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Writing Project 5: Synthesis Essay

DUE DATE: April 17, 2013 @ 12:00 pm

Writing 3 was a proposal and a question: what did you want to learn about writing and research at SEU and how were you going to find your answers. By now, you have spent the past few weeks

  • finding a question you wanted answered about writing, reading, and/or research and higher education,
  • designing survey questions and compiling the results — OR —designing interview questions and sorting through responses, and
  • talking to us about what you learned and still need to know.

The proposal and your question were just starting points, a place where I forced you to put down some ideas so that you have something concrete to think about, struggle with, and revise.  Your question will likely continue to change—all inquiry does as it develops, as you learn more, and as you bridge more and more pieces of the puzzle (this includes the reading you are doing on your own and your research). Try not to worry about that change because the work you need to focus on next is what approach you will take when sharing what you’ve learned.

There are specific types of information I want you to include in Writing 5, a pretty logical order to the sections, and a purpose behind each. As I hope you’ll notice, there is a direct relationship between your WP3: Proposal and your WP5: Synthesis Essay.

We could call Writing 5 a “research report,” but the goal here is not for you to list and report on what you learned. You’re not just reporting what you read; you did that in WP4: Annotated Bibliography. Instead, as a participant in the “culture of inquirers,” I want to see you create a very synthetic piece of writing.


You want to help someone who is unfamiliar with your project see the “big picture” in the complex debate about writing, research, inquiry, and college. Again, you are not listing that “X argues A” and “Y argues B.” Instead, I want you to group competing voices into a meaningful structure with meaningful categories. Think of these categories as what you learned by reading all those works.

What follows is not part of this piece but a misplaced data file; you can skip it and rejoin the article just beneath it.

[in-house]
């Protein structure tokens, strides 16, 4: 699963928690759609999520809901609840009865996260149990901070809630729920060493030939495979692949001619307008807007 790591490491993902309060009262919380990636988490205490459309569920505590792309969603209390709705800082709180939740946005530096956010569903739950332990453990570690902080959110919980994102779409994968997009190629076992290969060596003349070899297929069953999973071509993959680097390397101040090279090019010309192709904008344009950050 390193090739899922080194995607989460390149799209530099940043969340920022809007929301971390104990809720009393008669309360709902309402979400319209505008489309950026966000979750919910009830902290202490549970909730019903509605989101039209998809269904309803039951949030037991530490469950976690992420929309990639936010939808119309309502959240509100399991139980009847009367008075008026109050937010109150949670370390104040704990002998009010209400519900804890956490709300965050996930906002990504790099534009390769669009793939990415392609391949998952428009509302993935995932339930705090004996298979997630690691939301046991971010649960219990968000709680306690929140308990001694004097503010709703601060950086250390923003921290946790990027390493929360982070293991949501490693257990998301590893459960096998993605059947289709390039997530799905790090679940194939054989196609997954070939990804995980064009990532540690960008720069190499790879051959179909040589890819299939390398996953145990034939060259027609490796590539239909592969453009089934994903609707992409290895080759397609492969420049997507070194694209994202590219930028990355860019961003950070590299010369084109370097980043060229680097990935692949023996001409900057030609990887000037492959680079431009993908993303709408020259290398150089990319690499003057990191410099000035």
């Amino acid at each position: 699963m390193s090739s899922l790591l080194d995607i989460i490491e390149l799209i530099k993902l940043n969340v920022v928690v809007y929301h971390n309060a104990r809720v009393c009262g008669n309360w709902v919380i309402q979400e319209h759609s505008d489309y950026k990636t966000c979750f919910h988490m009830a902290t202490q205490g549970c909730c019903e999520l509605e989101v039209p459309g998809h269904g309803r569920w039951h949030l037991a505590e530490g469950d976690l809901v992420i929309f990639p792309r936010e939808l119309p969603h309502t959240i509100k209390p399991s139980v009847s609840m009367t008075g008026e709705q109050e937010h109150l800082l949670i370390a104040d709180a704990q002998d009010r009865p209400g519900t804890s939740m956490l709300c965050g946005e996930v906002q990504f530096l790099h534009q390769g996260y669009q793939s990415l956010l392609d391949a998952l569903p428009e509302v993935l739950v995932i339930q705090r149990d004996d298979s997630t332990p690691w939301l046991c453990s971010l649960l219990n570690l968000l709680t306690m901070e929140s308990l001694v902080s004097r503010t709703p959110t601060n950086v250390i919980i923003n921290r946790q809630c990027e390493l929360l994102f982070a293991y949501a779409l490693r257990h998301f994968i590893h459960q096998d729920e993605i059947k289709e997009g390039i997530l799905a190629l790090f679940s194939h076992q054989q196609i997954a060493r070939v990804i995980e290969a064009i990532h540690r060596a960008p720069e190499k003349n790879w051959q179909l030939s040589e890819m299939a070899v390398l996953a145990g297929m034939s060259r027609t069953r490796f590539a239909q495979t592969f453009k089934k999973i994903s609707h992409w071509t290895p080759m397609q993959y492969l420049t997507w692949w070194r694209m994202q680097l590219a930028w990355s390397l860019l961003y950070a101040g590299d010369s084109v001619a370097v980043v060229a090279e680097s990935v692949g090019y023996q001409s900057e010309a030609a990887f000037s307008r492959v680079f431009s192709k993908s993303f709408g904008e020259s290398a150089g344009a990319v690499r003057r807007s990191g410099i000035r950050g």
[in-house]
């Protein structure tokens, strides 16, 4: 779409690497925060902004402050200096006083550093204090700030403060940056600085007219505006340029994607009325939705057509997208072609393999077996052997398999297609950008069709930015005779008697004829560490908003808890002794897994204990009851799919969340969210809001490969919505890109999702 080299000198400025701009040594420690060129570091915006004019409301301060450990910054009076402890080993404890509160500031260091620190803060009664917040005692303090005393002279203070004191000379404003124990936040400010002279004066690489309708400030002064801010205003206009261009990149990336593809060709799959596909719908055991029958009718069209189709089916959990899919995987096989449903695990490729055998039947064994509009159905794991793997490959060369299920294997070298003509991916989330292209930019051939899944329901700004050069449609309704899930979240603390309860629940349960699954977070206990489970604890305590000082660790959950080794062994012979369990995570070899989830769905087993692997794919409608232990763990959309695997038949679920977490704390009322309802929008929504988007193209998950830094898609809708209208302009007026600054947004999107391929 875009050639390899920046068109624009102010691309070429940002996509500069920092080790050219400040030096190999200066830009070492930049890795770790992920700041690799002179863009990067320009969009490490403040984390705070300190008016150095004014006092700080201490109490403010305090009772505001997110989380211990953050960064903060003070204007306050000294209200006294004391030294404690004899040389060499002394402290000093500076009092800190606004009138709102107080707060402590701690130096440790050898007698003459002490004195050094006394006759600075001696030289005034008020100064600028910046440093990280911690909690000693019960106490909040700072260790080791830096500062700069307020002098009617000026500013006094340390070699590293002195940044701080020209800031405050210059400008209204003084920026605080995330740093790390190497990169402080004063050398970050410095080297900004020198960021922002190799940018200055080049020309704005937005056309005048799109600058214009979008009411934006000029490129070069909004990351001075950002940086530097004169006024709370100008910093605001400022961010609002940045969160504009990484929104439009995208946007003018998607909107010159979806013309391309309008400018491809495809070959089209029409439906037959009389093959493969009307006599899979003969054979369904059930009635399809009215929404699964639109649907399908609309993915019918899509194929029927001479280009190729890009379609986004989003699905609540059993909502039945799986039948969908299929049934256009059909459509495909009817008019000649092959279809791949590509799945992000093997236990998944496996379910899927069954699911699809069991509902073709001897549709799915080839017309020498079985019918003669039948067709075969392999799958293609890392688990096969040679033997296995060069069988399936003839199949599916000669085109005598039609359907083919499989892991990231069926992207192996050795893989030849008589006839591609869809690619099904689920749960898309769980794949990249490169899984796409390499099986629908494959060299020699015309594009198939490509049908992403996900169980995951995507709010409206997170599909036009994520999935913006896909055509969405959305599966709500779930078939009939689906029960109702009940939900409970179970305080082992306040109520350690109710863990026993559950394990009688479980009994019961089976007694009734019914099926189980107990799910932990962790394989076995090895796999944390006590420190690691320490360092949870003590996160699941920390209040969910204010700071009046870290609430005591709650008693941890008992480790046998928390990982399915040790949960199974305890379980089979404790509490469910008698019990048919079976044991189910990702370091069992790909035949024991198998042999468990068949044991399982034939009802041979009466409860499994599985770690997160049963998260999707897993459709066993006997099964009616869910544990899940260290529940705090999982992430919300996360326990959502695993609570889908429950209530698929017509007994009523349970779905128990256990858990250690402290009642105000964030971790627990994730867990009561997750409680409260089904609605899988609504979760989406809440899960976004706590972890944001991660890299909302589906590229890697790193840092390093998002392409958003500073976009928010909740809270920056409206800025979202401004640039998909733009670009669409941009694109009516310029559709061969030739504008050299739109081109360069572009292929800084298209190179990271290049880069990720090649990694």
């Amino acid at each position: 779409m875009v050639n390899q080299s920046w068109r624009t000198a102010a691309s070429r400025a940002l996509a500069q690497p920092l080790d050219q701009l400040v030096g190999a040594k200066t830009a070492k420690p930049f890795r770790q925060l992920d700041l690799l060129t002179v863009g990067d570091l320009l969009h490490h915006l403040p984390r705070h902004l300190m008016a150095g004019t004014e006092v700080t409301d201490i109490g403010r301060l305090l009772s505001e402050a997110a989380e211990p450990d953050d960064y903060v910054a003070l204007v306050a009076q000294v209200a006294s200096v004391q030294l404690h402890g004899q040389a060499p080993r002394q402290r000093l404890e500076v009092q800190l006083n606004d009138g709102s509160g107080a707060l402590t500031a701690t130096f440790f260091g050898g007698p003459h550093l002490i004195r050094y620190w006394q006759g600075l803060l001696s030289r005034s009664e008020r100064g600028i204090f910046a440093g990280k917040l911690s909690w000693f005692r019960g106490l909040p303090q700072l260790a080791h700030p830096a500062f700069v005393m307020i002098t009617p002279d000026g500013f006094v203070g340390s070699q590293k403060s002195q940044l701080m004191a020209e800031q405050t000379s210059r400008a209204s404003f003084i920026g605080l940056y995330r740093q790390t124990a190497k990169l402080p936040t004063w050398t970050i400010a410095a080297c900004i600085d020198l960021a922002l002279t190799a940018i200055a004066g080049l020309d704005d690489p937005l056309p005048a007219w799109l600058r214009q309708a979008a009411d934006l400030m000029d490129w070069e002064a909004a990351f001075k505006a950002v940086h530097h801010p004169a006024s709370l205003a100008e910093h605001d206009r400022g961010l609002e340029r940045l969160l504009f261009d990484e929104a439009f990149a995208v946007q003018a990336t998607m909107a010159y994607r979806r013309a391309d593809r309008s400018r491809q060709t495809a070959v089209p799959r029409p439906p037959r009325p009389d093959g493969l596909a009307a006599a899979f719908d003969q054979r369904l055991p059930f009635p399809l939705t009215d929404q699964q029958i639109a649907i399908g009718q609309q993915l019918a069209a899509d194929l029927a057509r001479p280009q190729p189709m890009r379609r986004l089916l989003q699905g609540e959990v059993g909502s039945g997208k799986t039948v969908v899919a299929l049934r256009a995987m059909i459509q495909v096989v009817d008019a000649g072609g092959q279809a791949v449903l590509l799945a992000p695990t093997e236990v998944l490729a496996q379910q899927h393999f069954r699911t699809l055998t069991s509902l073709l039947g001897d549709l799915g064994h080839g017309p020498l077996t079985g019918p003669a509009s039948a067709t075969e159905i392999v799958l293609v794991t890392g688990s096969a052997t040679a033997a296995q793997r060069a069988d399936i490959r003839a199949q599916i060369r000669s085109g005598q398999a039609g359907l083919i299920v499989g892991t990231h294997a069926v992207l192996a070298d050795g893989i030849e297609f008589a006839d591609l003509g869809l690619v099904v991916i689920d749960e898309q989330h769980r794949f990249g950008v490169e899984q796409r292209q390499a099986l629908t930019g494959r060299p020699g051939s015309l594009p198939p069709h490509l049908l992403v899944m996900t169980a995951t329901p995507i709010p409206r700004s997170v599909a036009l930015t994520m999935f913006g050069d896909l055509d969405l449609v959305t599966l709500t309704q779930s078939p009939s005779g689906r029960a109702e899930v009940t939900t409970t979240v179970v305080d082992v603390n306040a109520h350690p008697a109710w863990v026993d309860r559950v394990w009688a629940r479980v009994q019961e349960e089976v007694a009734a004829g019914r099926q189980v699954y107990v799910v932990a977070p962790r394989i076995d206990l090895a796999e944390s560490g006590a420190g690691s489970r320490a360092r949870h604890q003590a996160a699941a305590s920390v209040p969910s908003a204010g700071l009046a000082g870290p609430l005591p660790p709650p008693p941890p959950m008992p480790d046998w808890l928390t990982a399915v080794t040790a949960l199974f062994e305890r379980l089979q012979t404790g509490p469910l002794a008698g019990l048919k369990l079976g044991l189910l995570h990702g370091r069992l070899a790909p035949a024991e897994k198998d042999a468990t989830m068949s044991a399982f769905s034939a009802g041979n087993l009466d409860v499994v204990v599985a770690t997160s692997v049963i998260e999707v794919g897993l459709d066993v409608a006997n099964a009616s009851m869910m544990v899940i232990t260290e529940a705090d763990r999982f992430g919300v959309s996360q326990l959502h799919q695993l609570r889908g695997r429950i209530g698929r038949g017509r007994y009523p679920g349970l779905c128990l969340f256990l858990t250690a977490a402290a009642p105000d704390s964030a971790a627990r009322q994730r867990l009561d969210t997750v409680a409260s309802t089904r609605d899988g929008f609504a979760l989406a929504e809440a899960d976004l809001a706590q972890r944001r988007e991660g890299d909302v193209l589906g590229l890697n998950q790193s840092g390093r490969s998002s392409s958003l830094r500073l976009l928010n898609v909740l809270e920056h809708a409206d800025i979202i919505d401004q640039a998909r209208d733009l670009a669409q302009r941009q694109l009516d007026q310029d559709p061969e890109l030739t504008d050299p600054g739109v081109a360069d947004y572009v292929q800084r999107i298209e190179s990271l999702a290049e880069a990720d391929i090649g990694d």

The sources you synthesize are the research materials that you have been collecting for the past few weeks. Remember those annotations you wrote? This is where they come into play. Remember that Interest and Hypothesis section your wrote for the Proposal? Some of that same information will be back here, too. The authors who wrote the articles you read, the people you’ve talked to, and the you who wrote the Proposal (before you ever started reading about your question) are the voices in a conversation about writing and its purpose in your life.

Your Synthesis Essay will likely (but not necessarily) examine and discuss

  • how each of the sources make their cases (what are they researching and why?) and how these sources helped you think about your research question and/or topic,
  • where the sources come together and diverge (who is building on and/or extending the work of whom?),
  • how your sources define the terms being debated (shared vocabulary?), and
  • which reasons they give for their views (claims and evidence provided?).


Step 1. Read your annotations again. Review the articles you’ve already read for class and for the Proposal. If you have questions about the evidence used by your sources, or you can’t quite remember the SO WHAT? of the article, then you need to go back and fill in the gaps you have. You can also come ask me questions.

Step 2. Organize your annotations into wedding tables, including quotes and page numbers for reference, focusing on the shared ideas and information. [We also called this step the Synthesis Skeleton. That outline format may or may not have been useful for you.] Here are some possible suggestions that you might use to start the process. These may or may not be helpful; remember, only you can identify the common ideas shared in your sources: